English: Japanese climbing fern spores

Chinese: 海金沙

Parts used: Dried ripe spores

TCM category: Herbs that drain Dampness

TCM nature: Cold

TCM taste(s): Sweet

Organ affinity: Bladder Small intestine

Scientific name: Lygodium japonicum

Other names: Lygodium Spore, Japanese fern, Spora Lygodii

Use of Hai Jin Sha (japanese climbing fern spores) in TCM

Please note that you should never self-prescribe TCM ingredients. A TCM ingredient is almost never eaten on its own but as part of a formula containing several ingredients that act together. Please consult a professional TCM practitioner, they will be best able to guide you.

Preparation: Harvest the vine leaves in autumn when the spores have not yet fallen, dry them in the sun, rub or beat off the spores, and remove the vine leaves.

Dosage: 6-15g

Main actions according to TCM*: Promotes urination and clears Heat. Unblock painful urinary dysfunctions and expels stones. Clear Damp-Heat from the Spleen and reduces Edema and jaundice.

Primary conditions or symptoms for which Hai Jin Sha may be prescribed by TCM doctors*: Biliary stones Jaundice Edema Acute and chronic prostatitis Hypertrophy of the prostate gland Cystitis Urethritis Painful urination Blood in urine Turbit urine Foam in urine Abdominal distension

Contraindications*: Not recommended for these with Kidney Yin Deficiency.

Key TCM concepts behind Hai Jin Sha's properties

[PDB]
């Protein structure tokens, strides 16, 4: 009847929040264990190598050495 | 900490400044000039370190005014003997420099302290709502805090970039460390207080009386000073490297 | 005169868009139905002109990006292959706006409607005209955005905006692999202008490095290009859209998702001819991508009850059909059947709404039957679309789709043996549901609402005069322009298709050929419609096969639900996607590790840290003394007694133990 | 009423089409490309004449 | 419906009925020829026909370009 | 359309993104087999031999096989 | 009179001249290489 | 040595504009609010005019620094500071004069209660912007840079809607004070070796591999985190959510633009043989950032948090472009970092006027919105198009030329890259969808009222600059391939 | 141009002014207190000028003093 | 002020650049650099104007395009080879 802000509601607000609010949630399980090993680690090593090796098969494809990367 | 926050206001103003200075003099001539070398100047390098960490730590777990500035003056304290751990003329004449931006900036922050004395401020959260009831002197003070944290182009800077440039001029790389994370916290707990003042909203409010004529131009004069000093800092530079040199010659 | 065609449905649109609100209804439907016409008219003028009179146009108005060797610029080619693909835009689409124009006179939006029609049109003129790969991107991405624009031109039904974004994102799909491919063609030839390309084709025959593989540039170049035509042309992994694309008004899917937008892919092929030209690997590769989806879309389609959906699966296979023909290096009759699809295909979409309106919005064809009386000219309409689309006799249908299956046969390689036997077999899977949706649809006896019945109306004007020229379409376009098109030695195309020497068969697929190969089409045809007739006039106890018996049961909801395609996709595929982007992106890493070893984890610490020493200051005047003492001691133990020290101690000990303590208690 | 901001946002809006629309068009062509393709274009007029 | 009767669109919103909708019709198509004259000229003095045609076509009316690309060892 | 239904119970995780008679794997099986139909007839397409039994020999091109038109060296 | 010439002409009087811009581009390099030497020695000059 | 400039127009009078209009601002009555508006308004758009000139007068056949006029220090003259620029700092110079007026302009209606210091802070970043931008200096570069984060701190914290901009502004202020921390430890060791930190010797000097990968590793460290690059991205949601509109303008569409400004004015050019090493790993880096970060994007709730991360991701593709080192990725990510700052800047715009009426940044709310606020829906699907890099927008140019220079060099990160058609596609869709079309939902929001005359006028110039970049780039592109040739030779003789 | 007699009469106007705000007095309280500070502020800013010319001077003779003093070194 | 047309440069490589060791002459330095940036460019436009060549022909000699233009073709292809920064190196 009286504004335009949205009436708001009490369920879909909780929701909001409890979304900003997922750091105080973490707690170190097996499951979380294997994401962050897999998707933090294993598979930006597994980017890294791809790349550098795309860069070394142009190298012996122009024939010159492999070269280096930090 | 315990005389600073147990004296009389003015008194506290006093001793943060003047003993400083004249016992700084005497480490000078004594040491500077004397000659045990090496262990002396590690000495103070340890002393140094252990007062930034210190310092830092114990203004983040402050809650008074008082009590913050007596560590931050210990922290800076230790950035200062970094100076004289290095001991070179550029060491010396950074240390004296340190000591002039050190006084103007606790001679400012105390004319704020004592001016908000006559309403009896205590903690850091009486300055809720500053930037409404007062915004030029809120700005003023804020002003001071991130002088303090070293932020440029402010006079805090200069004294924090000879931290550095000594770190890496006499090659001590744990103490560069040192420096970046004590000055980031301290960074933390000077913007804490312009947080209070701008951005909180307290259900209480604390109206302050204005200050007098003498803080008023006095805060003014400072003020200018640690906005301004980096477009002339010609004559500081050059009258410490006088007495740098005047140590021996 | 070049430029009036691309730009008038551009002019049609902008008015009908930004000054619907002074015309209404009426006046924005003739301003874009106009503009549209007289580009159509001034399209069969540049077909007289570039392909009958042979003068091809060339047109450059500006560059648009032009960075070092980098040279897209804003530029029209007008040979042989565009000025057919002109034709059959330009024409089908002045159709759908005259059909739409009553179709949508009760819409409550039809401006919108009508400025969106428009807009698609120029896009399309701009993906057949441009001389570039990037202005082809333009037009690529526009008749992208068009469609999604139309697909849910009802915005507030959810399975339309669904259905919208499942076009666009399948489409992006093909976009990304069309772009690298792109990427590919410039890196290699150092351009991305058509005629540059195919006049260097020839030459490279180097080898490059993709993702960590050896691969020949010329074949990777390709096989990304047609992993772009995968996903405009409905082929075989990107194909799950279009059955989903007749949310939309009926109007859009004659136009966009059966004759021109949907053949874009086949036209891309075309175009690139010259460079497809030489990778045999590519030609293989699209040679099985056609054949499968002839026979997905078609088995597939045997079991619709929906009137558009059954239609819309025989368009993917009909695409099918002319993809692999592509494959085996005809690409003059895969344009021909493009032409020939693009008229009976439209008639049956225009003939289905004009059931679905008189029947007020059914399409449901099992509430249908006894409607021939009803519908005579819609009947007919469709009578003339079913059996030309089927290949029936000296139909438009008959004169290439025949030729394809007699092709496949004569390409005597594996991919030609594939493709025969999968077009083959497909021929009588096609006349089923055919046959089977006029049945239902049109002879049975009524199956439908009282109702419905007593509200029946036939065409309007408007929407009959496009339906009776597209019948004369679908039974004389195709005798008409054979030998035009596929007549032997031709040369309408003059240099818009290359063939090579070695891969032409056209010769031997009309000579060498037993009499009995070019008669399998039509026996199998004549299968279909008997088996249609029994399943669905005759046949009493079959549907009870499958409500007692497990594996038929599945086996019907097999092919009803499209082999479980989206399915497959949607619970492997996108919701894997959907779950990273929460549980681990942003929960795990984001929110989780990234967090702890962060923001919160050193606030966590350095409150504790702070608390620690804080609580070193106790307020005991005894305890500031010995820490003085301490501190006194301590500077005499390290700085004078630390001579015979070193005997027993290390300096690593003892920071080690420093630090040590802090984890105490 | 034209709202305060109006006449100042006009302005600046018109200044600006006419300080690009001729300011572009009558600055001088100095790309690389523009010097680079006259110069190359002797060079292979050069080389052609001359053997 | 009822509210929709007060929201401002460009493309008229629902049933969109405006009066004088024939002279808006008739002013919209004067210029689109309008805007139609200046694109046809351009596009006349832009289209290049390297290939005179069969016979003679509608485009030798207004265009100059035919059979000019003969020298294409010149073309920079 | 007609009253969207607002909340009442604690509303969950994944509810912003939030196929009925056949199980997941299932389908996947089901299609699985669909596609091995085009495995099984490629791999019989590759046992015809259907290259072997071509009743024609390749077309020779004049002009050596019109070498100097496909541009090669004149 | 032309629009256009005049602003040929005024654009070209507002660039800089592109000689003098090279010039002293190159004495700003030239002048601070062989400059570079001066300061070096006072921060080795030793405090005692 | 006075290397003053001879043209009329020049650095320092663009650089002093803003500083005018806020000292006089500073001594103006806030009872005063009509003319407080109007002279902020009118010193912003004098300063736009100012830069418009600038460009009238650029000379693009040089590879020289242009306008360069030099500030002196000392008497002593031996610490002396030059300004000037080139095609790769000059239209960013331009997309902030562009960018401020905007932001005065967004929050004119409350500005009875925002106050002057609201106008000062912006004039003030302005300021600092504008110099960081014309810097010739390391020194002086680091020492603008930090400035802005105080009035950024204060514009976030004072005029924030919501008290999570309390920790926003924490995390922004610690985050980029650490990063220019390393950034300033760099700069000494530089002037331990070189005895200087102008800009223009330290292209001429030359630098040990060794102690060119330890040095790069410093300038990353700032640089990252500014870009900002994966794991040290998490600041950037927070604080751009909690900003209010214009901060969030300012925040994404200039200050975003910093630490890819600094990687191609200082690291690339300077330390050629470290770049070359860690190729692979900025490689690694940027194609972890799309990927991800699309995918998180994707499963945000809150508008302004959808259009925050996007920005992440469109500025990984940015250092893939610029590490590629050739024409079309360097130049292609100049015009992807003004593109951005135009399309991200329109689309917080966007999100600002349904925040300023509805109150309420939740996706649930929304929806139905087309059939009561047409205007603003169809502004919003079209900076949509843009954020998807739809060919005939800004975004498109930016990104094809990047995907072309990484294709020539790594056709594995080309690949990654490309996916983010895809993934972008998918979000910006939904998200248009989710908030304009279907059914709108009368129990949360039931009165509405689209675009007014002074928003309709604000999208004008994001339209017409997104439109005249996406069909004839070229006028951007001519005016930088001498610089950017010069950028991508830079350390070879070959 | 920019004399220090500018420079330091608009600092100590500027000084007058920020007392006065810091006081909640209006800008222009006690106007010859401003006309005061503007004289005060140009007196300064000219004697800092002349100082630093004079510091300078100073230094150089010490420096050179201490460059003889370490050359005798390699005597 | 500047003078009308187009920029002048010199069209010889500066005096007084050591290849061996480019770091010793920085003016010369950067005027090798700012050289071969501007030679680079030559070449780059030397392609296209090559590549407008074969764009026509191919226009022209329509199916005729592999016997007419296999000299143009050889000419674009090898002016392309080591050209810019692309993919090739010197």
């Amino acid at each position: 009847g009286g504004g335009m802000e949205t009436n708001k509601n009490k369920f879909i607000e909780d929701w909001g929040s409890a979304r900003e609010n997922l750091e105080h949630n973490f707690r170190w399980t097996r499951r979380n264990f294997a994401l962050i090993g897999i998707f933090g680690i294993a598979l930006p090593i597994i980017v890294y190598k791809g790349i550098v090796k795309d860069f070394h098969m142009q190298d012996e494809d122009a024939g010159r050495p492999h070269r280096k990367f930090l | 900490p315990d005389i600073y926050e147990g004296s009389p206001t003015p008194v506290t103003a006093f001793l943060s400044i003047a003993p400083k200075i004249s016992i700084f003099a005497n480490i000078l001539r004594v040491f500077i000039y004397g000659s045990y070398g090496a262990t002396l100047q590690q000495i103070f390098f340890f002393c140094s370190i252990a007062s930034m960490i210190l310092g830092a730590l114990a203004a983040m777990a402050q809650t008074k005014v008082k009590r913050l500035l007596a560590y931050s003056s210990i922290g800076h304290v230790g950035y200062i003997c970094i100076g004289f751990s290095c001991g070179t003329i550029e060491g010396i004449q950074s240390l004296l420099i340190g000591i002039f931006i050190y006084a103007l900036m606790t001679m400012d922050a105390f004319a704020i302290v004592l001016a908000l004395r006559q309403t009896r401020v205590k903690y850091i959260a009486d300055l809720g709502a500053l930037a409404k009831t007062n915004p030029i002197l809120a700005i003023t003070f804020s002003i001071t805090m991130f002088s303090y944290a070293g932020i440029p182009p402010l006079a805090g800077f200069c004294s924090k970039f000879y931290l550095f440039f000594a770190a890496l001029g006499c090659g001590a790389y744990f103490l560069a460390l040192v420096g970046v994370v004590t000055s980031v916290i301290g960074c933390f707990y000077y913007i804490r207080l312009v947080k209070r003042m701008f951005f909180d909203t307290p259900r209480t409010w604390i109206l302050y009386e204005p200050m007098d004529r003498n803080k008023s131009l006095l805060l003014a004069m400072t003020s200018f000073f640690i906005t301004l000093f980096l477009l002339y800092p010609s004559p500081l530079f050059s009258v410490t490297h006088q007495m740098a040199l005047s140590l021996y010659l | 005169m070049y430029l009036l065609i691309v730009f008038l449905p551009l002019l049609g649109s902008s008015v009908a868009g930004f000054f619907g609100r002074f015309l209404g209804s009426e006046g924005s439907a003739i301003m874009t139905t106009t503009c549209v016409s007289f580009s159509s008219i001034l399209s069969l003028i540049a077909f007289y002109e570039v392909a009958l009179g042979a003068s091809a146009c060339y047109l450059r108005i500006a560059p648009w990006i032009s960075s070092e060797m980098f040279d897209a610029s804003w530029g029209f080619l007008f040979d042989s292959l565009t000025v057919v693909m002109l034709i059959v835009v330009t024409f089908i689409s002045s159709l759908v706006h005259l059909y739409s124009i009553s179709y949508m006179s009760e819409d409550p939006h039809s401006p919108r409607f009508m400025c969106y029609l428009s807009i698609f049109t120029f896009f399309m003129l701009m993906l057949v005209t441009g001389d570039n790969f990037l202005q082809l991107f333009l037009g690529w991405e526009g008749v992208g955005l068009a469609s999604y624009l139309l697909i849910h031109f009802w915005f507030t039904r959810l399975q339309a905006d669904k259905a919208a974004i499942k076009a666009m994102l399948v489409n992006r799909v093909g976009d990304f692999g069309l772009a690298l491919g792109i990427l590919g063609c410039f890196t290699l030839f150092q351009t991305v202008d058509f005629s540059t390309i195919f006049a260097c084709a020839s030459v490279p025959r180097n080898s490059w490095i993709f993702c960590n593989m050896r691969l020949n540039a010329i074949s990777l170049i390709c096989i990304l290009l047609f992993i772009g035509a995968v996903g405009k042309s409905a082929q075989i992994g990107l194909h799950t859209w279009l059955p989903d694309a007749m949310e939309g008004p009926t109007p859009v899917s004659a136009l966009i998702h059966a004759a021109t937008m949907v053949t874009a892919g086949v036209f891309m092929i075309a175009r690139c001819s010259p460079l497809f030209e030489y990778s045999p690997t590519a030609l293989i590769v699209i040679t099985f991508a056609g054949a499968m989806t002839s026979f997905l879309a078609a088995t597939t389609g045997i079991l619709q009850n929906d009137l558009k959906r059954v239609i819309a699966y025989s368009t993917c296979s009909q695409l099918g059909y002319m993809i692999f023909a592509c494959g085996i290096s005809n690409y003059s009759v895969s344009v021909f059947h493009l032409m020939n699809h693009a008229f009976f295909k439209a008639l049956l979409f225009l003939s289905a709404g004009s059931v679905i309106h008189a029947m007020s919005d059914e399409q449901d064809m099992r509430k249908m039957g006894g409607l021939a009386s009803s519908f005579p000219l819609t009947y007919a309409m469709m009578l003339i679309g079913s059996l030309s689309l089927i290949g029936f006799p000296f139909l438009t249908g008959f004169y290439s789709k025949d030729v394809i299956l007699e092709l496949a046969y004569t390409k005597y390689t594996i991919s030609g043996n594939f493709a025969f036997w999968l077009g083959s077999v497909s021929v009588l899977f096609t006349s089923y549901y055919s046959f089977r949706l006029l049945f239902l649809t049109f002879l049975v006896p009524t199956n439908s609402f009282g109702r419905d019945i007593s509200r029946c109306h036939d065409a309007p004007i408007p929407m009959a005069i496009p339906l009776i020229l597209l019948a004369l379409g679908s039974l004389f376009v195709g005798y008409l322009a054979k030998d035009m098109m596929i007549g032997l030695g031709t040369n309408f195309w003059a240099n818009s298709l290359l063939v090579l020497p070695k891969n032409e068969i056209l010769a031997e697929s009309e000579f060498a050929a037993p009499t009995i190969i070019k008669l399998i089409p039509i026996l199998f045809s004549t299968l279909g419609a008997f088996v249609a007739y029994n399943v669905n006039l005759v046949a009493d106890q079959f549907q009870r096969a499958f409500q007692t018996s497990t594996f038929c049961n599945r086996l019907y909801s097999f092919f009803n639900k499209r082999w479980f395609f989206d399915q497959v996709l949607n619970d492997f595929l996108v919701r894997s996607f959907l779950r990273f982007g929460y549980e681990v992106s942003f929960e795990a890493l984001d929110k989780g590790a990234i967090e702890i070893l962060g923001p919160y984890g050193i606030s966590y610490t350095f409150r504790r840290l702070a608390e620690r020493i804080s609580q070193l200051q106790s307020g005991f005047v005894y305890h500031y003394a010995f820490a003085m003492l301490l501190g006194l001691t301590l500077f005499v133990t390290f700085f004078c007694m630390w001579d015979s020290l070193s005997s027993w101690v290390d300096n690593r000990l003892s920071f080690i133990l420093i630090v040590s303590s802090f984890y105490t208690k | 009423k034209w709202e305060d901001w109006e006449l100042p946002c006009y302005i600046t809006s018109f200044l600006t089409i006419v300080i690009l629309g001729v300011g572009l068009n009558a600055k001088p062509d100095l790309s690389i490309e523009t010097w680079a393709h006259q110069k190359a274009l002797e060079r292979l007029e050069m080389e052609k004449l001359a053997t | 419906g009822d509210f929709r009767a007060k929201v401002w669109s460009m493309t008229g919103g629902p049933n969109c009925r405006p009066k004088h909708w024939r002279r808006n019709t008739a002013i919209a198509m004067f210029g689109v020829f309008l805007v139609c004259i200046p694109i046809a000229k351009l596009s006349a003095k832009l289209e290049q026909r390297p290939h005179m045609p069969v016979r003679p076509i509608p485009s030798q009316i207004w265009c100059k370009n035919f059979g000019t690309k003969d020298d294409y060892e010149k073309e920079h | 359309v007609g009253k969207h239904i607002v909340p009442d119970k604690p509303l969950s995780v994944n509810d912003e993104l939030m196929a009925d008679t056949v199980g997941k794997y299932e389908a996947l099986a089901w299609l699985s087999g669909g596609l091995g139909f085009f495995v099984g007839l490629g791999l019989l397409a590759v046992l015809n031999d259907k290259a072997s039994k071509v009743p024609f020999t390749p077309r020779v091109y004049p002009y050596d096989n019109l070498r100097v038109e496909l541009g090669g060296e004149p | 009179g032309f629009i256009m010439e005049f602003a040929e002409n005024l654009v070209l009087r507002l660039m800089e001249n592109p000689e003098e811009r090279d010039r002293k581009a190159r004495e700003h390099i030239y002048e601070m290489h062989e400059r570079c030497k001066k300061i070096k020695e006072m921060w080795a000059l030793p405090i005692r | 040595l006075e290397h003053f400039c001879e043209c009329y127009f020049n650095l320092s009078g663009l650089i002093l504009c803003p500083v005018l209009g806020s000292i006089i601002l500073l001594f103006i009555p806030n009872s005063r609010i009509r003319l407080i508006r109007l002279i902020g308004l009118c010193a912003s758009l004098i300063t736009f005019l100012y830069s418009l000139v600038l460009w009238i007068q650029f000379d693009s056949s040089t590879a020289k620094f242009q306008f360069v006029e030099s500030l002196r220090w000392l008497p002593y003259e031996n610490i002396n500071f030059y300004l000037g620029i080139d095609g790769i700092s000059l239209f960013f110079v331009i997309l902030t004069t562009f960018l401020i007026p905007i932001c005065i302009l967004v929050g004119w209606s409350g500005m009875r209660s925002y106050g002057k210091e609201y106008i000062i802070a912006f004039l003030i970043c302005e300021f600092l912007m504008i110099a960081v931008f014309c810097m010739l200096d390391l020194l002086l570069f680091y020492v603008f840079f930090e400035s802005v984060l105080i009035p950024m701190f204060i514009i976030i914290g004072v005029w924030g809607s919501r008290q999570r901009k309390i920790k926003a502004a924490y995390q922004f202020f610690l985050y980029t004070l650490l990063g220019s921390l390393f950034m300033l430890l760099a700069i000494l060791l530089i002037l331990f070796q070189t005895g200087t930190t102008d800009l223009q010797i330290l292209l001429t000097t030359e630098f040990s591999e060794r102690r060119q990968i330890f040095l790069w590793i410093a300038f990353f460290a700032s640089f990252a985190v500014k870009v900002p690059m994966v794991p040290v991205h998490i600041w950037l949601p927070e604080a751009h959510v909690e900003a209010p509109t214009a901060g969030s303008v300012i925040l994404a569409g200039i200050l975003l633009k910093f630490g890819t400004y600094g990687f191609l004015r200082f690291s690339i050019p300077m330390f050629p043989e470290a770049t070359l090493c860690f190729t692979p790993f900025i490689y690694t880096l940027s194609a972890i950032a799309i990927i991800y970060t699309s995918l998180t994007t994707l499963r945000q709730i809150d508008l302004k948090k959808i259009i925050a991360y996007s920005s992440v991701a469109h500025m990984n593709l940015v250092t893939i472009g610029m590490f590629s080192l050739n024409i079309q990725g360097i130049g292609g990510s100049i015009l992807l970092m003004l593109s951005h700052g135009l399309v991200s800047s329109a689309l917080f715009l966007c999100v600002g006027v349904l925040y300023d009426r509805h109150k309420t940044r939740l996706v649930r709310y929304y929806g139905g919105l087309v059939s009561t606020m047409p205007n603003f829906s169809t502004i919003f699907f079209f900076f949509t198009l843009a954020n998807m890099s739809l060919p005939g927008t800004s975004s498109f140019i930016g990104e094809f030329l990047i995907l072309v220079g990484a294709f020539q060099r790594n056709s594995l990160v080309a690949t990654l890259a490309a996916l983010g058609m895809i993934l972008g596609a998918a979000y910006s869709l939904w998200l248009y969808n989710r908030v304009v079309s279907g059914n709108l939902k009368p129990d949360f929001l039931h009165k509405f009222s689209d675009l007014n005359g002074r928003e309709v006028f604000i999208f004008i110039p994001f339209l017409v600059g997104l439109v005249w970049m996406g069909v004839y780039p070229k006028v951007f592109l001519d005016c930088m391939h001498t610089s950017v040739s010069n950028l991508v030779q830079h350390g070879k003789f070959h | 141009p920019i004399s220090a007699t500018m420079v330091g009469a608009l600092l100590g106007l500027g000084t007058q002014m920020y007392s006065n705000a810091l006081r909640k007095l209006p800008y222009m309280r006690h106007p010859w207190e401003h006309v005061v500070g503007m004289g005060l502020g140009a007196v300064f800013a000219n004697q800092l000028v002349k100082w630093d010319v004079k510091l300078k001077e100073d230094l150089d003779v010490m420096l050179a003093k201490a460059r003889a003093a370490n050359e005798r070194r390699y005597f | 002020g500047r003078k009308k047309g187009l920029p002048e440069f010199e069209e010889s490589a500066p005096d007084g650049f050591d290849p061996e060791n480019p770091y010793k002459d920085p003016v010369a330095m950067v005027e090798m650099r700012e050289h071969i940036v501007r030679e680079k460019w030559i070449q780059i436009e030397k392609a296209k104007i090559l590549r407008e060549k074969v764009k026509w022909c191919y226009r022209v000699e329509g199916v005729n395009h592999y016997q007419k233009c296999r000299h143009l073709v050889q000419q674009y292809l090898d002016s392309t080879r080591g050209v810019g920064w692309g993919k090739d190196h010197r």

In Traditional Chinese Medicine (TCM), Hai Jin Sha belongs to the 'Herbs that drain Dampness' category. These herbs are typically diuretics, meaning that they promotes the increased production of urine in order to remove Dampness that has accumulated in the body. According to TCM Dampness accumulates first in the lower limbs, causing edema and impaired movement. From there, if unchecked, it can move upward and impair digestion and eventually the respiratory system.

Furthermore Hai Jin Sha is Cold in nature. This means that Hai Jin Sha typically helps people who have too much 'Heat' in their body. Balance between Yin and Yang is a key health concept in TCM. Those who have too much Heat in their body are said to either have a Yang Excess (because Yang is Hot in nature) or a Yin deficiency (Yin is Cold in Nature). Depending on your condition Hai Jin Sha can help restore a harmonious balance between Yin and Yang.

Hai Jin Sha also tastes Sweet. The so-called 'Five Phases' theory in Chinese Medicine states that the taste of TCM ingredients is a key determinant of their action in the body. Sweet ingredients like Hai Jin Sha tends to slow down acute reactions and detoxify the body. They also have a tonic effect because they replenish Qi and Blood.

The tastes of ingredients in TCM also determine what Organs and Meridians they target. As such Hai Jin Sha is thought to target the Bladder and the Small intestine. In TCM the impure water collected by the Kidneys that cannot be used by the body is sent to the Bladder for storage and excretion as urine. Like the Stomach, the Small Intestine has a digestive role, extracting the "pure" part of what we injest to the Spleen and the "impure" down to the Large Intestine.